The Autobiography of Solomon Maimon

The Complete Translation

Reddit icon
e-mail icon
Twitter icon
Facebook icon
Google icon
LinkedIn icon
Yitzhak Y. Melamed, Abraham Socher
  • Princeton, NJ: 
    Princeton University Press
    , May
     328 pages.
     For other formats: Link to Publisher's Website.


The Autobiography of Solomon Maimon is a classic and for good reason. Solomon Maimon (1753-1800) is an engaging, if somewhat arrogant and eccentric, raconteur and an honest, astute observer of his surroundings. Widely read when it was originally published (in German, 2 volumes, 1792 and 1793), it remains a fun read. The autobiography first appeared in English in 1888, and that translation has been republished, repackaged, excerpted, and anthologized numerous times. Nonetheless, The Complete Translation by Paul Reitter has been eagerly anticipated both because it is an entirely new translation and because it represents a valuable new approach to the question of “how to make good use of this book and how to judge its contents.” (121)

Maimon claims “this ledger of successes and failings should help the reader understand me and, I hope, improve himself” (123). And what a ledger of successes and failings it is! Early on, Maimon was received with honor by prominent Jewish families for his mastery of Talmud and later on, Immanuel Kant writes that Maimon understands Kant’s critical philosophy better than any other contemporary writer. But, Maimon also tells of his abandonment of his young wife and children, suicidal ideation, homelessness, hunger, and extreme poverty and hints at his alcoholism and frequenting of brothels. Maimon also includes in his autobiography a nearly sixty-five-page synopsis of the Guide of the Perplexed by the 12th century Jewish philosopher Moses Maimonides (whose patronymic became Maimon’s surname around 1784), as well as discussions of Spinoza, Leibniz, Hume, and Kant, among other philosophers. In a sense, therefore, the autobiography’s culmination in a listing of Maimon’s recent, German publications makes the book a marketing pitch to draw its readers—who should now understand Maimon and his manner of thinking—to his more serious philosophical writings. Yet Maimon would also like for this progenitor of the bildungsroman to induce even those readers who do not learn how to read philosophy à la Maimon to love truth and to reject prejudice, religious zealotry, and superstition.

Although Maimon likely thought that he wrote a story of transcending his parochial Judaism and becoming an enlightened cosmopolitan, from the beginning his autobiography has been regarded as a Jewish book. Karl Philipp Moritz, the original editor, introduces Maimon as a spokesman to cultured Germans on behalf of Jewish enlightenment. “Now, when the cultural education and enlightenment of the Jewish people has become a special topic of reflection . . .  the author’s story will allow the reader to experience the place where—and the people among whom—he happened to be born, and where reason enabled his mind to reach a state of development that created intellectual needs that could only be met elsewhere” (xxxvii). Although Maimon’s autobiography did influence many prominent German thinkers, the editors of The Complete Translation state that it “made the greatest impression on nineteenth-century Eastern European Jewish readers who had suffered a similar crisis of faith and were struggling to modernize Jewish culture or find their feet outside of it” (xiii).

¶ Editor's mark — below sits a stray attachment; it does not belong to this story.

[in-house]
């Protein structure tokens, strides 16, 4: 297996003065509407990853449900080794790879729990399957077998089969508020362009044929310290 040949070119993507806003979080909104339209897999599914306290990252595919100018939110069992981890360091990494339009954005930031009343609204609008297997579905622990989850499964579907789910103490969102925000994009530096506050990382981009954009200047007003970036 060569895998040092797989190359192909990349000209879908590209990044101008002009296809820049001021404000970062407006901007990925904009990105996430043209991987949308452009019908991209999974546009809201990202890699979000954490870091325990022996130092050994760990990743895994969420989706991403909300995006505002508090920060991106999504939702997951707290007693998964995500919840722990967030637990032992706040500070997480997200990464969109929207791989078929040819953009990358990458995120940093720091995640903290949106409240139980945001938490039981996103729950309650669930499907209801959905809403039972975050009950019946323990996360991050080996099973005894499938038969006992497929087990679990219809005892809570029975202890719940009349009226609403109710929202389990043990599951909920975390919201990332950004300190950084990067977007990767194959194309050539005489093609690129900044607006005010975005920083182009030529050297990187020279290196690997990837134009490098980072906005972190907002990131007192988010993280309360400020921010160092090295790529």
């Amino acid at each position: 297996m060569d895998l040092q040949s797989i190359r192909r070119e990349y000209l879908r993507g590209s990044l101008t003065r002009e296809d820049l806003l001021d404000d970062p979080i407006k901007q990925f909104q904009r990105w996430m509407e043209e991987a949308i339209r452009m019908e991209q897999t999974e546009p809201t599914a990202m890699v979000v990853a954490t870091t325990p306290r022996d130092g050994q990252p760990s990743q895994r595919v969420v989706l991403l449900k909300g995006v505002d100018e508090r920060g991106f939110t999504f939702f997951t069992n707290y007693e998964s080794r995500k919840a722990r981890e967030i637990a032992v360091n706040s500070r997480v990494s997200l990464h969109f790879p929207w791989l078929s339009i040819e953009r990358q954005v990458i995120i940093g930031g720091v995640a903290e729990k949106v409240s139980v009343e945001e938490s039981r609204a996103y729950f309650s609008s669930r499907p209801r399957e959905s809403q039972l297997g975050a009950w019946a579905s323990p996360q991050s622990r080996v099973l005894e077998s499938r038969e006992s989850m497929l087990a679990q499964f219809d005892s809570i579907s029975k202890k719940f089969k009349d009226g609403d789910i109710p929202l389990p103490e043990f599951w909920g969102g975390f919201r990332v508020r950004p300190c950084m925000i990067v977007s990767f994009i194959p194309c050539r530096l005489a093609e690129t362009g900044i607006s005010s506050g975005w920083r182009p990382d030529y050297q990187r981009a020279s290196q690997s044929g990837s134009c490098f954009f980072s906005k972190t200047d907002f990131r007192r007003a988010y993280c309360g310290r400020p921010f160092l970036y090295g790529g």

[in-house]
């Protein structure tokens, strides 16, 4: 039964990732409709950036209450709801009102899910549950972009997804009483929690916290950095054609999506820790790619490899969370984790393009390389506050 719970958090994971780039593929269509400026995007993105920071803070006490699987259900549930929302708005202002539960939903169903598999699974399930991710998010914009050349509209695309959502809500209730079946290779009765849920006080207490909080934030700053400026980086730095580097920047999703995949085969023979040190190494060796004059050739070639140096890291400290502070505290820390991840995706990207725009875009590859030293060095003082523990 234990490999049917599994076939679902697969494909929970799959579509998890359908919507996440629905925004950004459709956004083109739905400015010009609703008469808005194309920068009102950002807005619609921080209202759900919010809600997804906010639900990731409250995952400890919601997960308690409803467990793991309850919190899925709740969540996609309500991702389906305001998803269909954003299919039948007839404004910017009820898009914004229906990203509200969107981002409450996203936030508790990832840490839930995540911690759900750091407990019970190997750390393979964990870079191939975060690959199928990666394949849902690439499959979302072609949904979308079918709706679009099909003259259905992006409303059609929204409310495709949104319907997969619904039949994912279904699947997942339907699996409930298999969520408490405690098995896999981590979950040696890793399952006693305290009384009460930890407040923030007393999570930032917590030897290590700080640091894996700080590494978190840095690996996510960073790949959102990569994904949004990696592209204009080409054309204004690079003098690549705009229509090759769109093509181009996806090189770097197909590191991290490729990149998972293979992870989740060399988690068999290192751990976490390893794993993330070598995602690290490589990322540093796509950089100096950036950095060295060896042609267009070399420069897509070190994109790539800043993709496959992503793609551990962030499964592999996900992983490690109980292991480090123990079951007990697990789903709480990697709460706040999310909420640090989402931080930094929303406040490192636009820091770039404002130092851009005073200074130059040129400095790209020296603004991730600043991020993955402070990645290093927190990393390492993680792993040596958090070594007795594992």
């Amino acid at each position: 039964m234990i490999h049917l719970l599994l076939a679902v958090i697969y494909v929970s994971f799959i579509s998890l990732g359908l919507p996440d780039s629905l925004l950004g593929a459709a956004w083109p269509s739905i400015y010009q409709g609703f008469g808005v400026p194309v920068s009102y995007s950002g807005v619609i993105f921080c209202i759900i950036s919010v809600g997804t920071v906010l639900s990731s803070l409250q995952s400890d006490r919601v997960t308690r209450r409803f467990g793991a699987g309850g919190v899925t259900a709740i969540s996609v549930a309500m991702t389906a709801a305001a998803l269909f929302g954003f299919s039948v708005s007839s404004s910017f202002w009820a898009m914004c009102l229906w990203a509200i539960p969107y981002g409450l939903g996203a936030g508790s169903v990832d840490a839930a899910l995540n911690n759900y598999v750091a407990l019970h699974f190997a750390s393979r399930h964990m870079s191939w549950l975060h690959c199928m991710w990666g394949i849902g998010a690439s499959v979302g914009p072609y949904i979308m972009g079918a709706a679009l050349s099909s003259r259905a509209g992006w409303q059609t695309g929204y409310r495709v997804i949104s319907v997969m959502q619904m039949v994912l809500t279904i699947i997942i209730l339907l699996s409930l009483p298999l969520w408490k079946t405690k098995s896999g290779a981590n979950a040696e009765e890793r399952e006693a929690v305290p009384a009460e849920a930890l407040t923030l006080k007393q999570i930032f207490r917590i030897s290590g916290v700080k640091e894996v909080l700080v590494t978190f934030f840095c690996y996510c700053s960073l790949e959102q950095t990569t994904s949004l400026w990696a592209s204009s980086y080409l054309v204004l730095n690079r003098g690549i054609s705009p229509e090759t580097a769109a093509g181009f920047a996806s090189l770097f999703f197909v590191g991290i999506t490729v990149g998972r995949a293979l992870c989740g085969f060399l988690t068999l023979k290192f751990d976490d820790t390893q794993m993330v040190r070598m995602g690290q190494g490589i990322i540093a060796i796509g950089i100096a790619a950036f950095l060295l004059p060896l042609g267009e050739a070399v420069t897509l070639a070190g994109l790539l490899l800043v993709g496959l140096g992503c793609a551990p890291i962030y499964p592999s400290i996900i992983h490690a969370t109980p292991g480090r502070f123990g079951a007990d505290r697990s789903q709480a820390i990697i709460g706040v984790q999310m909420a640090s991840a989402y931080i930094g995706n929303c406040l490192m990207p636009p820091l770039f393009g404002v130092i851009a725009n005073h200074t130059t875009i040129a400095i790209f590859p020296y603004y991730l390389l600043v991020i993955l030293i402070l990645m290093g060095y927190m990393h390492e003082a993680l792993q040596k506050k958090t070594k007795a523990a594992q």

The subgenre of maskilic autobiography that Maimon inaugurated is not to be minimized, but recent abridgements treat the autobiography as a primary text for Jewish history. Maimon endorses this approach when comparing his memoirs to the recounting of court affairs and military adventures by the great men of political and military history. “For what seems to be the most insignificant occurrences of daily life can be in some respects more interesting—and more edifying, too—than such brilliant deeds, which are more or less the same in every case. ... Nature is inexhaustible; but the great-man memoir was exhausted a long time ago” (121). While some social historians focus on the details Maimon shares of everyday life among Polish Jews, other historians turn to the autobiography because Maimon is the only individual known to have entered both the circle of Rabbi Dov Ber (better known as the Maggid) of Mezritch, leader of the second generation of Hasidism, and that of Moses Mendelssohn. One price that Maimon’s autobiography has paid for this interest in historic narrative is that editors have been omitting the extended philosophical excurses (as in previous English editions) or dispatching them to appendixes (as in German and Hebrew academic editions.)